I used a great tutorial that helped me make a multi-player game of pong that utilized this method. Unfortunately, I am having trouble googling the page right now. If I get home before someone figures it out for me, I'll post a link here.
posted by sleslie at 7:39 AM on October 27, 2005

have you thought about using unity?
posted by judith at 9:25 AM on October 27, 2005

Best answer: Nelson has it. You want to maintain the "master state" in the server. This is the definitive source, that determines everything: whether or not a player has collided, whether he turned away in time or not, etc. Make all such decisions on the server, none on the client.

This server state is updated from messages received from the clients. They should be programmed to only send updates when the user presses a button or otherwise changes state. Having each client report "I'm at 1!" "I'm at 2!" "I'm at 3!" constantly is completely superfluous if the rules of the simulation mandate that that's what happens anyway barring any change of state.

So the server will keep state, updated by the rules of the game and client updates. It will periodically send out updates to all connected clients as well. So when user A changes direction or collides with user C, user B is notified. These updates should all have their own timestamp - don't rely on the network. In other words, on the server you have a master clock, and every event has a timestamp, and that timestamp is included in the state message sent out to the clients. Don't just say "player A turned left", say "player A turned left at t=5.221s".

On the client end you essentially run a parallel simulation. The client knows the rules of the game, i.e. each worm continues going in the direction it was previously going, unless there is a state change. So in the client you just keep a local version of the game state. However - and this is the important part - the client state is ALWAYS superceded by the server state. The job of the client is to update its local version of the state to match what the server says it is. And you use the timestamps included in the messages, not the times that the network actually delivered the packets. In some cases this can even mean things seeming to happen in reverse - for example, player B was moving to the left in the local simulation, but he had actually turned right a small time ago, so when you receive the state update from the server your local version has player B in the wrong position. So, you back up your local clock to the timestamp indicated in the server message, apply the state change, and then step your local clock forward (applying the rules of the simulation) until you catch back up with real-time.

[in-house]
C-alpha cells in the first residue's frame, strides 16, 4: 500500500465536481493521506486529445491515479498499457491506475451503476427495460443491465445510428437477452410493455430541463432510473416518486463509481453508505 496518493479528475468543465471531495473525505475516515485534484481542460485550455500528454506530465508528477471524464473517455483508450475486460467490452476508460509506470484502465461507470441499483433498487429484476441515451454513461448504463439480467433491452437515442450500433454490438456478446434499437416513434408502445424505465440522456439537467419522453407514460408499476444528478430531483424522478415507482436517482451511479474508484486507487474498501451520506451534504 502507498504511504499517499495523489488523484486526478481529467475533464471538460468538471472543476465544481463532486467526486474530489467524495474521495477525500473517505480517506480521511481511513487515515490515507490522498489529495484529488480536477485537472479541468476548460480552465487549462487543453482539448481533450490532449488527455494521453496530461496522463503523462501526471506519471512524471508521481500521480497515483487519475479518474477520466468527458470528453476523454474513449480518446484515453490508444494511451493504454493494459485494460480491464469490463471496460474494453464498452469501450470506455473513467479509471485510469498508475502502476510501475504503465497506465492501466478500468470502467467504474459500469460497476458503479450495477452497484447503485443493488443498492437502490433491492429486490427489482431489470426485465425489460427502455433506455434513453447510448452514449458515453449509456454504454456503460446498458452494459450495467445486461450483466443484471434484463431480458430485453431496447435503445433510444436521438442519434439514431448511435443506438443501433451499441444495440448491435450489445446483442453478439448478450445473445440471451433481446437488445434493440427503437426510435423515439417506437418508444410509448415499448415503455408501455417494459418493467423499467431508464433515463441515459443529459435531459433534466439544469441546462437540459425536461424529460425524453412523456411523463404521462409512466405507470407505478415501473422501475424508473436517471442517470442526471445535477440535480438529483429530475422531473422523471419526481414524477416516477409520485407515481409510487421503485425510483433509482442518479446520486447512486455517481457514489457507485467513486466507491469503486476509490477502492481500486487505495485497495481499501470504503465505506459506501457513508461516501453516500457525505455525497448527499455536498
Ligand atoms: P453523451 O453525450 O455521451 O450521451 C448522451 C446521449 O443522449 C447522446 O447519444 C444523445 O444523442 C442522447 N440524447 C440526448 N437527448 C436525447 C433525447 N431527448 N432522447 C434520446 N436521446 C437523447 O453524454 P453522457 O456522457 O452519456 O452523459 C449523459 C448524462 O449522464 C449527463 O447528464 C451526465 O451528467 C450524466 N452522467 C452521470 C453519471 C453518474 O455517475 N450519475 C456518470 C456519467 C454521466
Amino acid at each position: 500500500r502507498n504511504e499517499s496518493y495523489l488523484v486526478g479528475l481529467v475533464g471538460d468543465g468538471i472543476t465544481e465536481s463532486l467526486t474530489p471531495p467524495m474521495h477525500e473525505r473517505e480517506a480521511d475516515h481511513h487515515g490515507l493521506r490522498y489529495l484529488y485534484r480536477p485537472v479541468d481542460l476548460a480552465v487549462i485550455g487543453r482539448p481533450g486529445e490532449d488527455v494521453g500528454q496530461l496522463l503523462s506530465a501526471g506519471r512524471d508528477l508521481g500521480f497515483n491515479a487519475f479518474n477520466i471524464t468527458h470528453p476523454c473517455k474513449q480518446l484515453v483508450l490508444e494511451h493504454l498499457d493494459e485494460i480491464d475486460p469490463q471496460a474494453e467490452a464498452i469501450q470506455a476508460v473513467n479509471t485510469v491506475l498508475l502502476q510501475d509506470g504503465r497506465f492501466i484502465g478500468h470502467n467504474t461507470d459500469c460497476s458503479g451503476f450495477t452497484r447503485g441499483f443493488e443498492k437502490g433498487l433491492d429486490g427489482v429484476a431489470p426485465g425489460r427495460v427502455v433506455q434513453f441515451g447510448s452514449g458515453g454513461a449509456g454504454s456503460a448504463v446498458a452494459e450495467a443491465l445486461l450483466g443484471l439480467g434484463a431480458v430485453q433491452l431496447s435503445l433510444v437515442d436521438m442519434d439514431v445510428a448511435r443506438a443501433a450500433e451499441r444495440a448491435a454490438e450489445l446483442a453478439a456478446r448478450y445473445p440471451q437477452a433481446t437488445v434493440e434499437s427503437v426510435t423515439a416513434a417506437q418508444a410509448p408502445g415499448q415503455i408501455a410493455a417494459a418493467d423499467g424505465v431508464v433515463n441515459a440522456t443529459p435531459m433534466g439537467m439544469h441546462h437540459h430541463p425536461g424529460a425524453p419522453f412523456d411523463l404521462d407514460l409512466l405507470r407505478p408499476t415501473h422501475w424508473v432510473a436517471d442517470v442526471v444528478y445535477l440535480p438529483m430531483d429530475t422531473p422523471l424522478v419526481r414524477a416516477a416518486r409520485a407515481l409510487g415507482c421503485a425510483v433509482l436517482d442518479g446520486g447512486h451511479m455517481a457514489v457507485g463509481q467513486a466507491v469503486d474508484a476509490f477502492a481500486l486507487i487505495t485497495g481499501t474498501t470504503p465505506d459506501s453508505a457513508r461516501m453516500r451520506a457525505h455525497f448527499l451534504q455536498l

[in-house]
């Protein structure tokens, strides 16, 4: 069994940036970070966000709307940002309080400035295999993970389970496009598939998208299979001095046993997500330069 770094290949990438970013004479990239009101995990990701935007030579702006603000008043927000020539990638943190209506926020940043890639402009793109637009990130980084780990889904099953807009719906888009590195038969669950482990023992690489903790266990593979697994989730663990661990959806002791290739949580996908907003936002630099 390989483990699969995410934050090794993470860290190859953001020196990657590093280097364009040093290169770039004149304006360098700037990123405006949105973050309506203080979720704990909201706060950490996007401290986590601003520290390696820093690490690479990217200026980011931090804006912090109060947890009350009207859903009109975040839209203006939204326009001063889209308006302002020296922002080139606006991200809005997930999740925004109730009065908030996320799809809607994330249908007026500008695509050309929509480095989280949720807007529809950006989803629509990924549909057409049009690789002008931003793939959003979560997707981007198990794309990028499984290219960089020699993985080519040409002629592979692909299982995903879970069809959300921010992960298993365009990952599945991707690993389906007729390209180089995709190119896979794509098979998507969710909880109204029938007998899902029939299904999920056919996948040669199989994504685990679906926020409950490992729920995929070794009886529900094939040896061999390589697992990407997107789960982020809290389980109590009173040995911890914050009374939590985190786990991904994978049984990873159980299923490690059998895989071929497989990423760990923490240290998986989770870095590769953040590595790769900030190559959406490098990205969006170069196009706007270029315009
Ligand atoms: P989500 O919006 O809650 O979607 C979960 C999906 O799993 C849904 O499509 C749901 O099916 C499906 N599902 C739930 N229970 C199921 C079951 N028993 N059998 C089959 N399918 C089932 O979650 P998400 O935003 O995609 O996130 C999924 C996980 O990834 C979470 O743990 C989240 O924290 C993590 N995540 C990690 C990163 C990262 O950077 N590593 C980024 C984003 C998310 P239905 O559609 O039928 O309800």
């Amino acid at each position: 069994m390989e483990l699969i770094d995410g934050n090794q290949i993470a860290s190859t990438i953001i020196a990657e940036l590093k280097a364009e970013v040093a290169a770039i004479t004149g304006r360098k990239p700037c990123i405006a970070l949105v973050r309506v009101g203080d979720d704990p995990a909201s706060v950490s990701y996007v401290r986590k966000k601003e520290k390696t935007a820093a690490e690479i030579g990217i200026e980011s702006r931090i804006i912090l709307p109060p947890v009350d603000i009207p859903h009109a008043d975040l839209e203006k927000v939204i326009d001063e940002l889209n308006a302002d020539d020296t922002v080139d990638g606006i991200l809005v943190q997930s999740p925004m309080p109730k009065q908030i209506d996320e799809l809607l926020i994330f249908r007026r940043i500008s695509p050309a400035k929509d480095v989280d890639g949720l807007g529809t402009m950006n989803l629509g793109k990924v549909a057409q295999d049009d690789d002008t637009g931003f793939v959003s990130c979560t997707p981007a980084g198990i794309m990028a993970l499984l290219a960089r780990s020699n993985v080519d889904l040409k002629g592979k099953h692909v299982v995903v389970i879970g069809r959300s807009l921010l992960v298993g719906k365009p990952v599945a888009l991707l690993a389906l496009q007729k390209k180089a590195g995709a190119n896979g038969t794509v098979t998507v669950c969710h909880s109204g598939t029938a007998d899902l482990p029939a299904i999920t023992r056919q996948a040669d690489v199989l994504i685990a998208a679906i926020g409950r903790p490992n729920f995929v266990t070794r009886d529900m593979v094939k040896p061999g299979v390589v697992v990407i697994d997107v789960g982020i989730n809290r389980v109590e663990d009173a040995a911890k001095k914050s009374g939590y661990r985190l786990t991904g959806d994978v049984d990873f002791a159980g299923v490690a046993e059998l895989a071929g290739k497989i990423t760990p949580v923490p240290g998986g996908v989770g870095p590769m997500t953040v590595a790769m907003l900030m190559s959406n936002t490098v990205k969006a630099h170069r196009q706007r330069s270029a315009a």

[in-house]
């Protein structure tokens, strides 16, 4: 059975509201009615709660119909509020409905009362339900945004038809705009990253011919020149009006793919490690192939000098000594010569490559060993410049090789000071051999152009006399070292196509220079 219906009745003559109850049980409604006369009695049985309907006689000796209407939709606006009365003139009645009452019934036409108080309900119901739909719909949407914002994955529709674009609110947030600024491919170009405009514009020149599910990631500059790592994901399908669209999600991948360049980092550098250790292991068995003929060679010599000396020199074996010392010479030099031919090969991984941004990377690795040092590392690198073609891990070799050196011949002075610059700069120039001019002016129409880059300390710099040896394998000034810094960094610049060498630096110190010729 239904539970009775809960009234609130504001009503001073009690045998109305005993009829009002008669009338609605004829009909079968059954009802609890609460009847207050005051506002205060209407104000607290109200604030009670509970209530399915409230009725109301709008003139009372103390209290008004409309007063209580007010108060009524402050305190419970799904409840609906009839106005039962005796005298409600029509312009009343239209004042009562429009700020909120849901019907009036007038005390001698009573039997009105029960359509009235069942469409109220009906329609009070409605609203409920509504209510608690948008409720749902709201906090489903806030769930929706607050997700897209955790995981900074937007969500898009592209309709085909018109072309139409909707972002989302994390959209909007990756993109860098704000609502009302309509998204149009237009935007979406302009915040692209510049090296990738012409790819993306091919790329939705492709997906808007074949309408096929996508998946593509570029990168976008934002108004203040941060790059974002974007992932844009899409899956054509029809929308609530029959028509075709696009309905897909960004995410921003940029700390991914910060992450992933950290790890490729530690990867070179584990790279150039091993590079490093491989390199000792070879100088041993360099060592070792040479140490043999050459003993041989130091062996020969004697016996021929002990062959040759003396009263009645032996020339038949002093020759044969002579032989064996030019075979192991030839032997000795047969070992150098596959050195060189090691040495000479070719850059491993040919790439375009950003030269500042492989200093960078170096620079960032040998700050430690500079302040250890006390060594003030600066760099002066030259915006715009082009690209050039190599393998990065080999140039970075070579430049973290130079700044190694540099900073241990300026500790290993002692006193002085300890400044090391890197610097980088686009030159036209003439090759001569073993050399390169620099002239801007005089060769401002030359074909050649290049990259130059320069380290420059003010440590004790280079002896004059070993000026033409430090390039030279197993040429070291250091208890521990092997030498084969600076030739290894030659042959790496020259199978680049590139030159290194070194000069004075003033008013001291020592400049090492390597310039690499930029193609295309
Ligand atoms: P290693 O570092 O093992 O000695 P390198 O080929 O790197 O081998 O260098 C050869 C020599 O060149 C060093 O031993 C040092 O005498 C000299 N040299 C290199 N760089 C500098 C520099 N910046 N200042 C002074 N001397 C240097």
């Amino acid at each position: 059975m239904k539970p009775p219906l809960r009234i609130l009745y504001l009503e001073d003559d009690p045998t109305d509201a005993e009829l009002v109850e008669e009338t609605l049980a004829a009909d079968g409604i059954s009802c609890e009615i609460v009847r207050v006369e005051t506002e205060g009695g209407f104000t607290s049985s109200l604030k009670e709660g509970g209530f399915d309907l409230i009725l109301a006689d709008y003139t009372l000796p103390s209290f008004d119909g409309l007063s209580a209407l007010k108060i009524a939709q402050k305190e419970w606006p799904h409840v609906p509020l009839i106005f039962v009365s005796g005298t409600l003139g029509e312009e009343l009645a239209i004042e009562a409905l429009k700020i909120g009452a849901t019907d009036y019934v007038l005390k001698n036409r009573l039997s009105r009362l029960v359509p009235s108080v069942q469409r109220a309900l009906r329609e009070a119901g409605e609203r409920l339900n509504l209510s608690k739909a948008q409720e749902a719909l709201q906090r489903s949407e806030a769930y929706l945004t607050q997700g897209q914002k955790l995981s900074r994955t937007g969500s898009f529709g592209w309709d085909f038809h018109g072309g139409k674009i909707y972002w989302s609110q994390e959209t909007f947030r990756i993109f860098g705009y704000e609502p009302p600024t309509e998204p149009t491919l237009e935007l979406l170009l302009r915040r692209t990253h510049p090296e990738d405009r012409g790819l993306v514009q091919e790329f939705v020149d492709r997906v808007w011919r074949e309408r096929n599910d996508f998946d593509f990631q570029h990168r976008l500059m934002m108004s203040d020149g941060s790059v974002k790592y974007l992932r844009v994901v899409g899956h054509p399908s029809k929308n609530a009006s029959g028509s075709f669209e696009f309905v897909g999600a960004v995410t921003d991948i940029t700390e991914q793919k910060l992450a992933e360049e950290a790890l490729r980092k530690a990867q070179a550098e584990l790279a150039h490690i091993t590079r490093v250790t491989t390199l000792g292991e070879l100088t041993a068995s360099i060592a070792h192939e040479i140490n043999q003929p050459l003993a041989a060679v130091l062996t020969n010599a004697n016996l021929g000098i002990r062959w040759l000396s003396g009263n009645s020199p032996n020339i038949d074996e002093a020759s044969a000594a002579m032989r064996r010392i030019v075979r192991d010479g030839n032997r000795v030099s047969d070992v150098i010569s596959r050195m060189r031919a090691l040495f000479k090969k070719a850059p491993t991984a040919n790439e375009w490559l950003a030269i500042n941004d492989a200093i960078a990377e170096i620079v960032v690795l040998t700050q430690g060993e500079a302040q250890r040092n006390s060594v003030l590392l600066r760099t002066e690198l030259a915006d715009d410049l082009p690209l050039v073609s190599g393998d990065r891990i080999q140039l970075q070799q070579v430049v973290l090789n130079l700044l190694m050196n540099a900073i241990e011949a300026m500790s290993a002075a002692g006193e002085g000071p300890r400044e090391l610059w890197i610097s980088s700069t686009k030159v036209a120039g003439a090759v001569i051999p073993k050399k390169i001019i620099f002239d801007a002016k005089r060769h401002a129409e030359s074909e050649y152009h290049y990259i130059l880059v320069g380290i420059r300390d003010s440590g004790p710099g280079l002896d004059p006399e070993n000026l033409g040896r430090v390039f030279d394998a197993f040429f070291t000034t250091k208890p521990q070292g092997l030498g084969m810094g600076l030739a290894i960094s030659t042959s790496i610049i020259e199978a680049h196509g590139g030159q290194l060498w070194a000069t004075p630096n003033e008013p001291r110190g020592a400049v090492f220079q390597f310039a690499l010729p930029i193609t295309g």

This is the critical point. The client's own local view of the state of the game is just an approximation. It can often be wrong for very brief periods, and it is always trumped by what the server says. The server is the final decision of everything: scoring, when two players collide, etc. The local client can go ahead and try to calculate these things, but if it does so it's only for display purposes so that it can try to draw the correct graphics - but you don't actually record a score or notify the player that they died until the server says so. The server maintains the one true gamestate.

For just a simple game of worms, this probably won't matter so much... but imagine if you were coding a FPS game, and how you would reconsile all those players running around, jumping, shooting at each other, projectiles in the air, etc. The only possible way this can work with the latencies of the internet is the method above, where the server maintains the true state, and every client runs a local simulation of the action based on last known state.
posted by Rhomboid at 9:09 AM on October 28, 2005